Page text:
Since September 2015, Fabletics has opened 24 retail stores, while the lion’s share of its self-reported $250 million in annual revenue is still coming from the brand’s online shop.

For president Gregg Throgmartin, it doesn’t matter where customers are actually making purchases, be it in store, online or on their phones. He plans to keep opening stores, thanks to the consistent flow of customer interaction and insight that comes with them; they’ve changed how the company designs its monthly collections, improves upon existing designs and drives education about the brand’s membership model.

“Our first question when someone walks into a store is, ‘Are you a member?’ If they are, we want to get them checked in so we can connect their in-store behavior to their online profile,” said Throgmartin. “If someone isn’t, they can sign in as a guest or just shop.”

Fabletics’ parent TechStyle also owns similarly-modeled brands JustFab, ShoeDazzle and FabKids. It has established a somewhat controversial business model for e-commerce. “VIP Members,” what it calls its monthly subscribers, don’t pay a membership fee, but see lower prices for products than non-members. The catch: Each month, members must waive a purchase if they don’t want to shop, otherwise they’ll be charged $50 that is then credited to their account. According to the company, 1.2 million people in eight countries are active members.

The model has come under fire as a scam to get people to unknowingly pay money. But Fabletics, the first of the TechStyle brands to venture into stores, is hoping to help normalize the model by building brand awareness through its physical locations. (It also helps that actress Kate Hudson is a recognizable co-founder.) In stores, members receive added benefits like free workout classes, plus the ability to opt out of purchases and make returns and exchanges at any location. New customers, on the other hand, can touch and see product in person and learn more about the membership model from store employees — or they can just make a single, no-membership purchase and move on.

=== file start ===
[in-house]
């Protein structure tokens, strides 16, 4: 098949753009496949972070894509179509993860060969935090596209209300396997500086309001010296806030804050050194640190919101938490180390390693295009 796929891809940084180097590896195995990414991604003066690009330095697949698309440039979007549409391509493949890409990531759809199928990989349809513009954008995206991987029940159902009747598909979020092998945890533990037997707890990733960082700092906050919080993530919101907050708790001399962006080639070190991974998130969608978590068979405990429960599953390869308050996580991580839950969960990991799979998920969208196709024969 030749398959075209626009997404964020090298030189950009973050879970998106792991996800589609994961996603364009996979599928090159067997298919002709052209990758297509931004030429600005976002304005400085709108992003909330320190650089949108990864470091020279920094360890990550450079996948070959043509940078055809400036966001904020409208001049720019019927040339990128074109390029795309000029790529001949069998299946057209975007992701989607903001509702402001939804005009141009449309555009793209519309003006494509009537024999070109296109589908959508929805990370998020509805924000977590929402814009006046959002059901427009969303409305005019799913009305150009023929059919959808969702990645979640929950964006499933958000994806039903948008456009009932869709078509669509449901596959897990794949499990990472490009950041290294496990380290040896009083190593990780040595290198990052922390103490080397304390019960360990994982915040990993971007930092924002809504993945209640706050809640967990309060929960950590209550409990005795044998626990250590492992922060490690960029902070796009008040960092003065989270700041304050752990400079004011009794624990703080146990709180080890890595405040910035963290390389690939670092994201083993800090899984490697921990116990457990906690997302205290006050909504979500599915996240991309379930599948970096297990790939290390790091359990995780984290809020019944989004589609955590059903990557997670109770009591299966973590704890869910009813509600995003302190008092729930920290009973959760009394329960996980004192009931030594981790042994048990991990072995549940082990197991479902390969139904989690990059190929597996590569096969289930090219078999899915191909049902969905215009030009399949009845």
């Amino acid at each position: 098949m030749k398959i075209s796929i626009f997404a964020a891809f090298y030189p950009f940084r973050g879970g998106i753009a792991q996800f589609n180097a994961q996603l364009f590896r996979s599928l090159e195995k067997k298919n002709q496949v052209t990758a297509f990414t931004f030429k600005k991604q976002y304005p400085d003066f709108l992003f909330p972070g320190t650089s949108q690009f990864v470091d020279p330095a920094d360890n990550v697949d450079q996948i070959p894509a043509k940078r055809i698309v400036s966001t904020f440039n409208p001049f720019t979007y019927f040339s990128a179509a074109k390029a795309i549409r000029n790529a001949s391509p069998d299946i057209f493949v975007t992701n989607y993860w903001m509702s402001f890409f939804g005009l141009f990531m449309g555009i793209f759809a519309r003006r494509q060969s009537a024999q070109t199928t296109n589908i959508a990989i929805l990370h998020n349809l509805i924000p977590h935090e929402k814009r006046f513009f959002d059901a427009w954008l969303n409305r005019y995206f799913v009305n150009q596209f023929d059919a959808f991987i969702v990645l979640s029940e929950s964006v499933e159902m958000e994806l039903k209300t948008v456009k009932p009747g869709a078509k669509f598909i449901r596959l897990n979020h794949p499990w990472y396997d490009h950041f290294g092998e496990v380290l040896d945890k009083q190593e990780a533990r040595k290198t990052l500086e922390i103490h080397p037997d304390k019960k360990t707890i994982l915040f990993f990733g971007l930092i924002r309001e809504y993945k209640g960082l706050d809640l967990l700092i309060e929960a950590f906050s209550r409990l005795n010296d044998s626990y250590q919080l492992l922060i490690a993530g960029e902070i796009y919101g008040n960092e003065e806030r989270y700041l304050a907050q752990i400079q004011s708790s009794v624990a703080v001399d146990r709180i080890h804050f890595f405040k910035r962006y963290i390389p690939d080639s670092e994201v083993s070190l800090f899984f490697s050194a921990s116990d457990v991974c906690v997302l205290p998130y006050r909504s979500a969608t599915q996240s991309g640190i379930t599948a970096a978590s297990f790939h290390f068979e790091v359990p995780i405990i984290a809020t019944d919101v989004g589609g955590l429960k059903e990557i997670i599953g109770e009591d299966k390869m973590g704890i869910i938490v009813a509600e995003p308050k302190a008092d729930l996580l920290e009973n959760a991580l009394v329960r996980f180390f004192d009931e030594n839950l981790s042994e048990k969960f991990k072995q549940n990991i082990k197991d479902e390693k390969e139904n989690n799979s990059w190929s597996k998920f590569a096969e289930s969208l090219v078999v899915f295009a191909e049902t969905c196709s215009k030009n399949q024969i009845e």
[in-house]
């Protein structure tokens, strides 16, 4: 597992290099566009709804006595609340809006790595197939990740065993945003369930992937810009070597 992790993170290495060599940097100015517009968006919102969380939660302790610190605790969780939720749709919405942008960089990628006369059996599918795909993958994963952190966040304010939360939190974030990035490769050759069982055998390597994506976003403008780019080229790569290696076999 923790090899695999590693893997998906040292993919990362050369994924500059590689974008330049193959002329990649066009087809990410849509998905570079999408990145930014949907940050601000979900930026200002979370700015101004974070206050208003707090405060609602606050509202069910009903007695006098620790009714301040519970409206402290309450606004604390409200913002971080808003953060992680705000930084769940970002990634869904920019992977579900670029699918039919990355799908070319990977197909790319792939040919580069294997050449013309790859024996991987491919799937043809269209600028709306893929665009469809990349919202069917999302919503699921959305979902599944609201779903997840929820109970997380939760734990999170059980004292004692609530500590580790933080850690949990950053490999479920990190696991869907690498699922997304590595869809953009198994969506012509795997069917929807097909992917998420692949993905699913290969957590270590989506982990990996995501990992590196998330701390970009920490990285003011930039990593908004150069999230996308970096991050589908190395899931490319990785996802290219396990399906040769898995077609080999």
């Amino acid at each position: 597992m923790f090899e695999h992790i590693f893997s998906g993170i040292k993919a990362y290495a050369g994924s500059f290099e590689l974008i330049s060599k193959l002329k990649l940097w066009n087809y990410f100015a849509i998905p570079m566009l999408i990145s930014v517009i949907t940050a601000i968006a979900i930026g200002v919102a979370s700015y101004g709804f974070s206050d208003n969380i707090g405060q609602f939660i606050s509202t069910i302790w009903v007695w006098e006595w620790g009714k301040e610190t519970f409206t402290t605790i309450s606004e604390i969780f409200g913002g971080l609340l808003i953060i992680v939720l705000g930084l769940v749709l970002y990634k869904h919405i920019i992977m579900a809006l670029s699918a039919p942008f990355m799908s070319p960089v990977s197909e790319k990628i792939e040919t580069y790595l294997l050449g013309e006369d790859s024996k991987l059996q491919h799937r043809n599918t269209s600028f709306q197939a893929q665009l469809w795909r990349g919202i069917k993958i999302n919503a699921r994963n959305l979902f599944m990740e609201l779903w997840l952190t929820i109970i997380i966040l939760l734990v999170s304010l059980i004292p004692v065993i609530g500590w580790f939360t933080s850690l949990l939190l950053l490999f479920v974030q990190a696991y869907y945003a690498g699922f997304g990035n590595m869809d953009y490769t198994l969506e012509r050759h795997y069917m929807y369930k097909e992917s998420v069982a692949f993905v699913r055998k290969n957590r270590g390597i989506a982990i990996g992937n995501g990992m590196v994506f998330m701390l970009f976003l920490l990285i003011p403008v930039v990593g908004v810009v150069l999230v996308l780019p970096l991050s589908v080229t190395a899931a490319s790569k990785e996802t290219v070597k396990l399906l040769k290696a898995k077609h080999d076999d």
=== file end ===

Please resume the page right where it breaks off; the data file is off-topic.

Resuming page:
Basically, every physical location is a vouch of validation that goes a step further than Hudson’s presence in the brand’s TV ads.

“Everything in the store is another touchpoint of access, credibility and education. An in-store presence alone builds credibility,” said Throgmartin.

That education is taking place internally, too. TechStyle’s headquarters are set up so that 70 percent of its teams are considered shared resources, meaning they work across the company’s four brands. As a result, business analytics and data teams are able to process a vast amount of customer insight, no matter the channel. When Fabletics stores opened, the in-house analytics teams had to figure out a way to respond to customer behavior in real time. That data was coming primarily from the fitting rooms, since every item a customer tries on is scanned in and added to a virtual cart.

Based on fitting room data, Fabletics has been able to track conversion down to individual SKUs and react accordingly. Throgmartin offered the example of the leggings category, the brand’s largest. While overall, leggings saw an 85 percent conversion rate, that rate dropped to 74 percent and 51 percent in extra-small and extra-extra-small sizes respectively, due to an inconsistency in size-grading. Throgmartin said that the design team was able to respond to that insight and fix the problem in one day.

Fitting room data also helped determine the performance of products based on where they’re positioned in the store and how much inventory investment Fabletics should be making on particular items. In some cases, Throgmartin said, the brand will roll out new products in stores only, to test sizing and fit, before rolling them out online. Other brands, from Rebecca Minkoff to Reformation, are similarly mining fitting room behavior to make product decisions.

Newness is a big factor for Fabletics. The way the brand releases monthly collections results in 70 percent of overall business taking place in the first five days of each month. A lot is riding on a short window of time, during which members are presented with a curated “boutique” of new items that the brand thinks they’ll like, based on data. In-store data, which flows from the stores to online member profiles, helps shape those selections. Whatever is tried on and not purchased is flagged by a store employee, along with the reason it wasn’t selected. If an item is tried on and not purchased, but not disliked, it will stay in the member’s online cart, basically serving as a way to enact item retargeting in the offline world.

“We didn’t want to get into retail just to do it like everyone else,” said Throgmartin, who added that the brand’s real estate leases are all low-commitment, so it can easily cut stores that aren’t working. “You have to have a point of differentiation, and ours is this new customer experience. If you’re at checkout and you overhear that someone next to you is paying less, you’ll be intrigued.”